In Massachusetts, the public can easily find financial information for charters, including how much money they bring in, where that money comes from—including private sources—and how much the schools spend on teacher salaries and other expenses.

In Illinois, it is nearly impossible to get a good read on similar financial information from charters. Doing so, however, could help direct policy, serve as a guide for future charter schools and give authorizers specific information about which charter schools are in financial trouble.

According to Illinois’ new charter school law, charters are only required to submit an audit and a copy of their tax forms to the state. Audits are done by independent companies. Some are detailed, others not.

While CPS, the state and the federal government provide the biggest chunk of the operating budget for charters, some charters maintain they shouldn’t be subject to the same reporting requirements as other public schools. In 2009, more than $200 million in public funds were provided to Chicago’s 71 charter schools.

State Sen. Heather Steans (D-Chicago) notes that last year, Illinois lawmakers approved new legislation meant to increase accountability by forcing charter schools to report data by campus. But she concedes that none of the newly required information will detail expenditures and revenues.

A task force recently recommended that lawmakers pass legislation that would create an independent charter school authorizer. Steans says she could see including language in that legislation to raise the financial accounting required from charter schools. “There is probably more we could be doing on it,” she says.

For its May study on charter school funding, Ball State University contracted with Meagan Batdorff, the founder and lead consultant of Progressive EdGroup, to collect data on funding from 25 states. Illinois’ charter schools were among the hardest to get information on, Batdorff says.

Some of the states post detailed information online. But in Illinois, Batdorff had to submit a Freedom of Information Act request to the state and the district. In response, she received only audits, which are not standardized and hard to pull detailed information from.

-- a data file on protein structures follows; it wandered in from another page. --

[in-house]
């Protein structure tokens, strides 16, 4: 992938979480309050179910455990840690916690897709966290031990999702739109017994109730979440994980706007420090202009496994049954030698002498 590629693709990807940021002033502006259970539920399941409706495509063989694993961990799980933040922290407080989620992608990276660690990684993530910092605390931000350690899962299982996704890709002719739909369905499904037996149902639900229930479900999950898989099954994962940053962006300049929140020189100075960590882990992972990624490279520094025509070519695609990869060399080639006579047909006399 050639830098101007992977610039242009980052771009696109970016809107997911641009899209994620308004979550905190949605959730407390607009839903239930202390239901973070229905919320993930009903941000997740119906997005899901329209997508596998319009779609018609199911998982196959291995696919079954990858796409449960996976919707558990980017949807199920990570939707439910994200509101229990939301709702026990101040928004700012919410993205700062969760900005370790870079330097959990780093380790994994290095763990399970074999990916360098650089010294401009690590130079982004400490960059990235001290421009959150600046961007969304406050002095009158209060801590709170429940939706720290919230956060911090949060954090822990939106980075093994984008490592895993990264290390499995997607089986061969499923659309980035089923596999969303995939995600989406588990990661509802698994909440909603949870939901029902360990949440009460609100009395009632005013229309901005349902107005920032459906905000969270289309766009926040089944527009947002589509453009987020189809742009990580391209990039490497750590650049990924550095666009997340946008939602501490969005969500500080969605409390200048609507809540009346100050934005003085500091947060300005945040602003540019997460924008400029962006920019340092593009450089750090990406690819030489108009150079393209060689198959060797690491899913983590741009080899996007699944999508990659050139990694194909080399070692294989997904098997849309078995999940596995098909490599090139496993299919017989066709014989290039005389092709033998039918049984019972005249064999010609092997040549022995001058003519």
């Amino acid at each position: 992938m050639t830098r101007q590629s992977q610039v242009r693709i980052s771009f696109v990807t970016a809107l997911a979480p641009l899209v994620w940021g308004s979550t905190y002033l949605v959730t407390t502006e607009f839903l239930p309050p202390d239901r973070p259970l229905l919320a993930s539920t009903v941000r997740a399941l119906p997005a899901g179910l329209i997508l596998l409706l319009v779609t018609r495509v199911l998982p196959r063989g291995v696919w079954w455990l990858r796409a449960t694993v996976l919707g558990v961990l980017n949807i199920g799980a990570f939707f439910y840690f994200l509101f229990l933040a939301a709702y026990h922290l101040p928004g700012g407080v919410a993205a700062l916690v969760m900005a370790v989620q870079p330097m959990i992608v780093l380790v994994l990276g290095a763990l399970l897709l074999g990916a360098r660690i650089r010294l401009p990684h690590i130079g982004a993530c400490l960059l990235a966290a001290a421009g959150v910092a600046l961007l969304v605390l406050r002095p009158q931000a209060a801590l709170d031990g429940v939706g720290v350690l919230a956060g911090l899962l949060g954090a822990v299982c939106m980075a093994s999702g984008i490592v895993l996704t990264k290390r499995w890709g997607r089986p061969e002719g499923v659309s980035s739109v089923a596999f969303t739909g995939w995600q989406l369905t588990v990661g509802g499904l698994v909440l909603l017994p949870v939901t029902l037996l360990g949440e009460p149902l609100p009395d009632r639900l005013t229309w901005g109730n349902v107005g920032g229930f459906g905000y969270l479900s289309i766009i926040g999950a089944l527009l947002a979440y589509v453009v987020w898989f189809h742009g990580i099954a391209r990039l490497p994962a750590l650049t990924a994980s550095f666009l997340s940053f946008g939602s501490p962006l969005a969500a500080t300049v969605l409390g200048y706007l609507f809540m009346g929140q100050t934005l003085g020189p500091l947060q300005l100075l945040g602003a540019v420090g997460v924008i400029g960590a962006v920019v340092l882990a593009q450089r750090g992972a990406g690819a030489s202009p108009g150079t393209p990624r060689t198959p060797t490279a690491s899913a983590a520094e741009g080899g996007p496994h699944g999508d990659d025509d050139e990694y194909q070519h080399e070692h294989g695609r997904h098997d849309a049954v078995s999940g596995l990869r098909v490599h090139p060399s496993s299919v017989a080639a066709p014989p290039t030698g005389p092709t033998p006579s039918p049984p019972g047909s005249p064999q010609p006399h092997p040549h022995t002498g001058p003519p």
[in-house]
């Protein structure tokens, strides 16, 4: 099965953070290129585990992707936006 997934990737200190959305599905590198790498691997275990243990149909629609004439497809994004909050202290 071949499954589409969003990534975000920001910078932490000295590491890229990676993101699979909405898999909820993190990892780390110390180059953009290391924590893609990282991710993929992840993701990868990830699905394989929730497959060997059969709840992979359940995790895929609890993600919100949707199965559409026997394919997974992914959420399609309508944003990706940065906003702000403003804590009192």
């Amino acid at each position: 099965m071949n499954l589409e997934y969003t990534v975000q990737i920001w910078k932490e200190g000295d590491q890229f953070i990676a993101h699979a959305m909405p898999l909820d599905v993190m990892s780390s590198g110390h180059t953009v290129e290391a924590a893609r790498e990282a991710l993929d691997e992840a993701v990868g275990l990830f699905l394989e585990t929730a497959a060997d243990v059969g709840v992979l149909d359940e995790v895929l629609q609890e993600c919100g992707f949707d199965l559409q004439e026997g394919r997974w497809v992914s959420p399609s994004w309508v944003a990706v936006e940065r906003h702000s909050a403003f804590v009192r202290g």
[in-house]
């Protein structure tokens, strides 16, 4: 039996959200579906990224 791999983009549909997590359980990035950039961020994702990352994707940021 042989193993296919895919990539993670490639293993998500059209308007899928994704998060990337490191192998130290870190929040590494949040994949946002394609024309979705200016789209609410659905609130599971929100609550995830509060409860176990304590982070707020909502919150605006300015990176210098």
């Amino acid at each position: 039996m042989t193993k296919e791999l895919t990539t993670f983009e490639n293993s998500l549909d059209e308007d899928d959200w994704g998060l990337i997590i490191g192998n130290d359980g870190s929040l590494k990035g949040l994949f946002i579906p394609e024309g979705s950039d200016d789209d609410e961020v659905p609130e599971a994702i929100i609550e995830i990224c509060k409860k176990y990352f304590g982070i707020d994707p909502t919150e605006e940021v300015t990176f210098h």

On audits, it is often difficult to discern the source of revenues or specifics on expenses, Batdorff says. As a result, Illinois’ information is murky. According to the study, some $9,000 per student in charter schools is from non-public but indeterminate sources. Much of that is likely from private fundraising, but Batdorff could not tell specifics.

Without specific financial information, such as textbook spending or average teacher pay, other questions about charter schools can’t be answered, Batdorff says.
“There is no way to tell how school funding is impacting actual performance or how teacher pay impacts performance,” she says.

Five months ago, Catalyst ran into roadblocks as we sought information that is readily available for traditional public schools, such as revenue, expenditures and the names and positions of employees.

Catalyst submitted FOIA requests to each of Chicago’s charters. Twenty charter operators provided the requested information, in hard copy or electronically. Those that responded included larger networks—Noble Street Charter and the University of Chicago among them—and small, individual schools such as Namaste.

Even so, transparency was uneven among the 20 operators. Several schools declined to release teacher names, arguing that the names are private. Yet, the names of all public employees are regularly published in budgets released by government agencies.

Another 13 operators either denied the FOIA request or failed to respond after numerous attempts to reach them. Among the five that denied the request were United Neighborhood Organization’s charter school network and three of the four education management organizations that run the campuses of Chicago International, the city’s largest operator.

In UNO’s denial, Homero Tristan from TGC Partners, a downtown law firm, argued that UNO is not a public body. Civitas, whose teachers unionized last year, made the same argument.
Catalyst appealed the denial to the Illinois Attorney General’s Office, which has not yet issued a formal ruling but suggested that Catalyst make its request to CPS. As the government agency that contracts with charters, the district is required to provide the information. Armed with language from the attorney general, Catalyst went back to CPS, which in June provided budget information and employee lists.

Andy Shaw, executive director of the watchdog Better Government Association, says charter schools are clearly subject to the FOIA. He points out that they receive “our” tax dollars so they are “our” business.

“Academic outcomes are only one measure of their success, and watchdogs like Catalyst or the Better Government Association are entitled to review and assess other measures that depend on disclosure and transparency to gather the necessary data,” Shaw says.

However, some of the data was difficult to analyze because there is no standard form for reporting, and therefore no uniformity. (Teacher service records compiled by the Illinois State Board of Education for all public school teachers include standardized, detailed information on, among other data, salaries, years of experience, grades taught and degrees held.)

Sarah is the deputy editor of Catalyst Chicago.

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